It is a cruel irony in American politics that just as young people across the country – indeed around the world – think their votes don’t count in the political process, voter suppression tactics are all too alive and well.
As the non-partisan Brennan Center for Justice points out, in the last few years there has been an aggressive effort to restrict voting as legislators around the country have been pushing bills that make sweeping changes to their election codes to limit the voting rights of students and movers, reduce early voting days, and restrict voter registration and “get-out-the-vote” mobilization efforts.
In this month alone, the Colorado secretary of state tried to block Denver voters from receiving absentee ballots lawsuit while his Maine counterpart wrote to students advising them that they could face legal prosecution if they maintained out-of-state drivers licenses and in-state voter registration cards.
Couple these efforts with voter ID laws that the DNC’s Voting Rights Institute reports affect 11 percent of Americans — approximately 23 million citizens of voting age, the vast majority of whom are low-income, disabled, minority, young, and older voters — who lack proper photo ID and the Federal Elections Commission finding that over 20,000 polling places are inaccessible to people with disabilities http://smlr.rutgers.edu/fact-sheet-on-disability-and-voter-turnout-in-2010, and we are looking at millions of Americans who could be disenfranchised.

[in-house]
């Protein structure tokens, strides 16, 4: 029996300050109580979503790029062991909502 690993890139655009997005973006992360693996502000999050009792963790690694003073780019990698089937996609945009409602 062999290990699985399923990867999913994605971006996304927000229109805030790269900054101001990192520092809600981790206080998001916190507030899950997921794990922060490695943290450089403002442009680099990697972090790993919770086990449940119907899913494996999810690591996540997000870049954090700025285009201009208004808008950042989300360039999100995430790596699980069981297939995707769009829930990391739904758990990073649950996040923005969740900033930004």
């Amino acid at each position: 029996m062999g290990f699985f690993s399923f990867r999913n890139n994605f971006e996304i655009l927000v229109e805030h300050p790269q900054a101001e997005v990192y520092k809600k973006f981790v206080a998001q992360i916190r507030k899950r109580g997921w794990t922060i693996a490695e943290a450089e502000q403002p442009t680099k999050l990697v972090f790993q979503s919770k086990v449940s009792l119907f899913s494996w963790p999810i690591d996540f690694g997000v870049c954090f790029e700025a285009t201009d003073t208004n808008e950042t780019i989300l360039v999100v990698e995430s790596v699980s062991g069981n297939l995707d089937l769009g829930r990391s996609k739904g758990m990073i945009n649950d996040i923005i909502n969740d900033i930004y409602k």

That’s a whole lot effort to suppress a vote that doesn’t count! If there is an effort to restrict voting, the forces doing the restricting must think the ballot counts – and you voters should too.
So my advice to a wary voter is this; the next time you think your vote doesn’t count, think of all the efforts going on to restrict your right to cast it. That alone should tell you how powerful a force each and every voter can be. Remember the boomerang effect that the despicable 2010 “don’t vote” ads had on Latino voters who turned out and voted in pro-voting pro-immigrant candidates. Believe that making your elected officials accountable begins with the civic sacrament of voting, hold your candidates to a simple test: does she want me to vote or not? and when given the choice, vote for the people who want you to vote.